• One reason the scientists doubt that crop circles have alien origin is
    • A they are always beautiful.
    • B they can be easily made by humans.
    • C their appearance is not correlated with sightings of bright lights.

And Now a Word From Dr. Zimmerman

Lost Tribes, Sunken Continents, and Ancient Astronauts

On the Wild Side of

Midwestern Archaeology

Larry Zimmerman

Department of Anthropology/Museum Studies



Ancient Mysteries?

On the Wild Side of Midwestern Archaeology


Why Search Elsewhere


The Midwest has it all?


The Moundbuilder Myth


Ancient Tablets


Sunken Pyramids

On the Wild Side of Midwestern Archaeology


Why People Believe Weird Things

  • Fun
  • Fantasy and escapism
  • The truth is too simple
  • Mistrust of science
  • Poor science education
  • “Received” wisdom

Purposes of this lecture:

  • To show some examples of fantastic archaeology in the Midwest
  • To provide some tools for examining fantastic claims
  • To have some fun

On the Wild Side of Midwestern Archaeology


The Mound Builders

The Archaeology of a Myth

The Core belief: Indians could not have built the mounds and other amazing earthworks, therefore someone else must have.

Who?Almost anyone—Irish, Scandinavians, Libyans, Tartars, Lost Tribes of Israel, and many others

Why?Lack of reliable data, theological modes of explanation, non-existence of a tradition of scientific thought, a continuing sense of wonder at the exotic nature of the New World

The Result?

Wild speculation

On the Wild Side of Midwestern Archaeology


A European (i.e., white) History of America?

  • There was an apparent need for an heroic past that would resemble that of Europe. The  reasons are complex:
  • The colonists were in one sense a "people without a history"
  • Those living in Europe thought that something must be wrong with the environment here to cause such revolutions
  • Needed a "white" history to claim the land - a precursor to Manifest Destiny

On the Wild Side of Midwestern Archaeology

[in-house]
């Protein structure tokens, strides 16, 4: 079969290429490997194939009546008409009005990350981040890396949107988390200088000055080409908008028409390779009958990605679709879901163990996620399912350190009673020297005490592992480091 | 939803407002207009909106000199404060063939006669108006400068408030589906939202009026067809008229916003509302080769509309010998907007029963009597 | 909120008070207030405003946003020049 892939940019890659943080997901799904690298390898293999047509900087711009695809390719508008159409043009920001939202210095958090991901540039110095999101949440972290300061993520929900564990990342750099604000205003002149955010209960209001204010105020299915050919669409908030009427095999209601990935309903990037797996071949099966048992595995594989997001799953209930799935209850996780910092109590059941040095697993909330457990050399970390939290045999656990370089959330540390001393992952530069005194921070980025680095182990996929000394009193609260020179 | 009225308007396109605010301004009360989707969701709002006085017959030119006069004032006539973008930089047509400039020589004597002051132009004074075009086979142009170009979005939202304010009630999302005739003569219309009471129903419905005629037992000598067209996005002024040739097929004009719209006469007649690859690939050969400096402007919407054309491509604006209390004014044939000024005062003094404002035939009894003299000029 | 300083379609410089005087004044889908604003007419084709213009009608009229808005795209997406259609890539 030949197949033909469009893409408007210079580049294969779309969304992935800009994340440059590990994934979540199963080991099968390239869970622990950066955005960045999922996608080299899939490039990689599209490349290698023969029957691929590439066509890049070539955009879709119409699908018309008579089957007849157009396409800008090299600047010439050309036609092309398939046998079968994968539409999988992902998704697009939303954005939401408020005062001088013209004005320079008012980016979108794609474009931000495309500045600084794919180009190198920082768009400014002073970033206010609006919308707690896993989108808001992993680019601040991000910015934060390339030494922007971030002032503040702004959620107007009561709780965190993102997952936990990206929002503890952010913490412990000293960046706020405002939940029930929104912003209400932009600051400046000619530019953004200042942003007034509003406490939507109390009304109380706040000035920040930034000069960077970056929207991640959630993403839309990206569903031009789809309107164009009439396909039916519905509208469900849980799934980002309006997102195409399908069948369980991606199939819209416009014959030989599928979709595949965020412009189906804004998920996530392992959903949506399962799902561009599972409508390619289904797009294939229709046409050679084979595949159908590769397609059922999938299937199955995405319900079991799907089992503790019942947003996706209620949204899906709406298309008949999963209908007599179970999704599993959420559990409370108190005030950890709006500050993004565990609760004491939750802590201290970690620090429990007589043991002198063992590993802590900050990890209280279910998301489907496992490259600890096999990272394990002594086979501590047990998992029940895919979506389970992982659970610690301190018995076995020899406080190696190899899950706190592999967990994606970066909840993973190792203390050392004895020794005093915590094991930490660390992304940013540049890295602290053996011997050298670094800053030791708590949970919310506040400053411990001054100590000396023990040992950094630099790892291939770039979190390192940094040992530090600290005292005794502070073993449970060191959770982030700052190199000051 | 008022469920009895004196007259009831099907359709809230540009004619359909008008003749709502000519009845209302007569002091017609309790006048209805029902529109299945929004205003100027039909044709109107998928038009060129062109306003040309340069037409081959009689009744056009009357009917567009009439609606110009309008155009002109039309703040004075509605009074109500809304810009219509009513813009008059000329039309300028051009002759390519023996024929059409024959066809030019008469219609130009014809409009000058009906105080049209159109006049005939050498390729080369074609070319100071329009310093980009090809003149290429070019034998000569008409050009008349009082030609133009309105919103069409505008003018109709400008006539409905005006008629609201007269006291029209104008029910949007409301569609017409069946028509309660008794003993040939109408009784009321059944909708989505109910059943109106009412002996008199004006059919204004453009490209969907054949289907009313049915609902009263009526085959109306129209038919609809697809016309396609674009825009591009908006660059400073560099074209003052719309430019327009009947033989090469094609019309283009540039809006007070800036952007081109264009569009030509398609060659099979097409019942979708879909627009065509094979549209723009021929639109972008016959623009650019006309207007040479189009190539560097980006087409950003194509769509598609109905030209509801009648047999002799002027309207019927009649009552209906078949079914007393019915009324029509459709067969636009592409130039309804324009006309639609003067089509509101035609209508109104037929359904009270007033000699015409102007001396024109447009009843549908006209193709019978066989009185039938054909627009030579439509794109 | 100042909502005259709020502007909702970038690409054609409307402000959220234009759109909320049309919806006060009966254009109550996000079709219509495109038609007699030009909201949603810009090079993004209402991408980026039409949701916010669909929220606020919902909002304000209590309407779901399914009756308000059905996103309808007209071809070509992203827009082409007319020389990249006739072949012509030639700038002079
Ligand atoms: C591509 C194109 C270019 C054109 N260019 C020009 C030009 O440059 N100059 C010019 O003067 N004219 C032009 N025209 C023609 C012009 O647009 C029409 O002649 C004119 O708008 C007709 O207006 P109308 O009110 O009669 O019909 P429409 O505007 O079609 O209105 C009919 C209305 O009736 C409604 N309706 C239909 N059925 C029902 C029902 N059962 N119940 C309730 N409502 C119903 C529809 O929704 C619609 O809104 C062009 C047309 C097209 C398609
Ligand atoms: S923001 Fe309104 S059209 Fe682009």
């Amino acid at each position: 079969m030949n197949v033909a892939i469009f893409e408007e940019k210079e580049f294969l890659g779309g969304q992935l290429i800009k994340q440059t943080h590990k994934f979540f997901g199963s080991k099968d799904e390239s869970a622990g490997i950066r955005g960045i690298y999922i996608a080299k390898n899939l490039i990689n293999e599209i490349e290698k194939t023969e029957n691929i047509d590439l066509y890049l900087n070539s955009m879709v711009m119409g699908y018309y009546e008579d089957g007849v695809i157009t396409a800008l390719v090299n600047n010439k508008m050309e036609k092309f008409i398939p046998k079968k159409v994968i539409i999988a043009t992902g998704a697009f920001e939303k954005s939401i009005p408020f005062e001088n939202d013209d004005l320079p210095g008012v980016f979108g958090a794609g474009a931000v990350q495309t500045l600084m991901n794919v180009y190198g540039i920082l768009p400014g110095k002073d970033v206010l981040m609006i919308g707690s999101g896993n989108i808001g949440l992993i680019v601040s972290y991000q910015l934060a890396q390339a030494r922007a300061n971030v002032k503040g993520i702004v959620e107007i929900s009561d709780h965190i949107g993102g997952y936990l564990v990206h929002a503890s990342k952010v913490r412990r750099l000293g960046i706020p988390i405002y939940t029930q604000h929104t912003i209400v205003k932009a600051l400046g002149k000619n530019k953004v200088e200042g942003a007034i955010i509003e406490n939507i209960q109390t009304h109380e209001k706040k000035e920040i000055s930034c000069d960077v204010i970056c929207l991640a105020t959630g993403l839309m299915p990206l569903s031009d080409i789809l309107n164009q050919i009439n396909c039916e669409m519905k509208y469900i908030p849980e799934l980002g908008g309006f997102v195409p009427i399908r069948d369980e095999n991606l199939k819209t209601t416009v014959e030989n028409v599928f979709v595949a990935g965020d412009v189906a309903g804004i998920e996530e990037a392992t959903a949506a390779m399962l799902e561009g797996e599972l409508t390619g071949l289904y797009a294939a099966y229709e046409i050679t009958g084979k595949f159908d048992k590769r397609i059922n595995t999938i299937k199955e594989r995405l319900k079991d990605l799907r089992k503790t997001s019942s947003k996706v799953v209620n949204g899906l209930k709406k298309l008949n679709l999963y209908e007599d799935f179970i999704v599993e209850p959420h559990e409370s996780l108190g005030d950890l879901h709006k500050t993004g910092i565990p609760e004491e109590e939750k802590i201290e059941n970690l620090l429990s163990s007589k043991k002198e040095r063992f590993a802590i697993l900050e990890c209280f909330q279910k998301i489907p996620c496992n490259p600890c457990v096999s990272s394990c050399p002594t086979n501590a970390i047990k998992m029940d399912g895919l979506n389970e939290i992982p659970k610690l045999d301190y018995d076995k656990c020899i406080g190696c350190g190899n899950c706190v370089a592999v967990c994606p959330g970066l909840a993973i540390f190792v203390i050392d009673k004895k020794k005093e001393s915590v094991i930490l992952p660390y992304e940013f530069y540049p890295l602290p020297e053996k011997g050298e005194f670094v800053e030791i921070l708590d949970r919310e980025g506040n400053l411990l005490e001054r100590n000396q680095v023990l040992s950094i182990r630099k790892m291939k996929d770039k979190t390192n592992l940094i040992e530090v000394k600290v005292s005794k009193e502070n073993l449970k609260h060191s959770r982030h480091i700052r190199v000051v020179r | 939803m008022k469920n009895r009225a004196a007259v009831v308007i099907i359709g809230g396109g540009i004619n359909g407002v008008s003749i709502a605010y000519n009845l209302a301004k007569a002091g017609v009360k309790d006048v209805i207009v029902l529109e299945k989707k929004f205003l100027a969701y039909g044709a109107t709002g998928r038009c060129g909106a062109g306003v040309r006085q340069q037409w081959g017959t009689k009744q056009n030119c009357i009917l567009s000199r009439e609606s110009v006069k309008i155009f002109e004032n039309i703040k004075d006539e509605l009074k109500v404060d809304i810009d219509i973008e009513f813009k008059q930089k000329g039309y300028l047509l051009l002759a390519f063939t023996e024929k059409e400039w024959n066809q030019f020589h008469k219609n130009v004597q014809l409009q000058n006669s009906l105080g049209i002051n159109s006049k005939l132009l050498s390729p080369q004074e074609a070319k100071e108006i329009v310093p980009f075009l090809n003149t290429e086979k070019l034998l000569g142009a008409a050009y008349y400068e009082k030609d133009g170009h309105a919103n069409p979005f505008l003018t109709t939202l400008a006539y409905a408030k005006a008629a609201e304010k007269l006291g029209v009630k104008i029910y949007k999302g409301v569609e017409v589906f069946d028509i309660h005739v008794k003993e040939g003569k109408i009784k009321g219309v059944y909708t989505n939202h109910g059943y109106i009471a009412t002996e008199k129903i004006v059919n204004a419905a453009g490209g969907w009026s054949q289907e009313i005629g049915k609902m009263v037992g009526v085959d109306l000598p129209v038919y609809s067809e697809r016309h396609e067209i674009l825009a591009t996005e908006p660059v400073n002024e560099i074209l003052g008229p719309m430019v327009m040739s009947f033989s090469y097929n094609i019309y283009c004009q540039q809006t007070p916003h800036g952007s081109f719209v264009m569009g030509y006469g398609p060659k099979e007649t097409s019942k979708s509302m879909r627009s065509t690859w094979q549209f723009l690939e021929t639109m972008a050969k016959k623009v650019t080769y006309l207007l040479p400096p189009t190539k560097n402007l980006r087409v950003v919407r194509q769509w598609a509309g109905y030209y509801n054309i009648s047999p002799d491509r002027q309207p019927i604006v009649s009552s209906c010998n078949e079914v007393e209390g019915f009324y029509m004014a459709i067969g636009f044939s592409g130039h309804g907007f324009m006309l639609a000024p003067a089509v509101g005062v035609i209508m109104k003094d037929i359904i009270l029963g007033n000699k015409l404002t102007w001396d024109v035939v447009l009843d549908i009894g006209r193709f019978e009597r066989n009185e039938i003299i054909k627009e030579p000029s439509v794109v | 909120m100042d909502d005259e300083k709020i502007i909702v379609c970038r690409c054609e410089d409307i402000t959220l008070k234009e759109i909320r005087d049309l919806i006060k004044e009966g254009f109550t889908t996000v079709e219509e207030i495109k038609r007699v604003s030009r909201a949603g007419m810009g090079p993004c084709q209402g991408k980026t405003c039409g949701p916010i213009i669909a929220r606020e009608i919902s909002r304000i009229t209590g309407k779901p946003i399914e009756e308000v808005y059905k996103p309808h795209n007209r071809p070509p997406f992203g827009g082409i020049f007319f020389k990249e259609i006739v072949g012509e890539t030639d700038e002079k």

A Case from Iowa, 1877

The Davenport Conspiracy

Jacob Gass

On the Wild Side of Midwestern Archaeology


Goodbye to the Mound Builders

Or was it?

On the Wild Side of Midwestern Archaeology


Mound Builder Survivals

On the Wild Side of Midwestern Archaeology



Barry Fell and Epigraphy

IgnatiusDonnelly and Atlantis, 1882

Graham Hancock’s Lost Civilization at 12,500 BP

On the Wild Side of Midwestern Archaeology



  • Hoaxes thrived in the late 1800s
  • Social contexts similar to Mound Builder Myth

Piltdown Man, 1912

Cardiff Giant, 1868 : An Iowa Connection

“There’s a sucker born every minute.” David Hannum

On the Wild Side of Midwestern Archaeology


Hoax or not?

The Kensington Runestone

Olaf Ohman, 1898

  • They really got around!
  • Kensington Runestone - April 24th, 1362
  • Heavener Runestone - November 11th, 1012
  • Poteau Runestone - November 11th 1017
  • Shawnee Runestone - November 24th, 1024
  • Tulsa Runestone - December 2nd, 1022

Not Olaf Ohman, 2003

“2nd Minn. Runestone a hoax, say carvers”

AVM stone inscription

On the Wild Side of Midwestern Archaeology


Just how many Vikings came?

This book says there are now fewer than 42 Viking settlements in Chickasaw, Howard, and Mitchell Counties in Iowa and Mower County in Minnesota.

On the Wild Side of Midwestern Archaeology


Apparently, quite a few!

Map of the grave of 12 Vikings found by dowsing  near Spring Grove, MN

On the Wild Side of Midwestern Archaeology


The Minnesota Iceman

Artist Lee Krystek’s conception of the Iceman

The tour truck

A juvenile Bigfoot?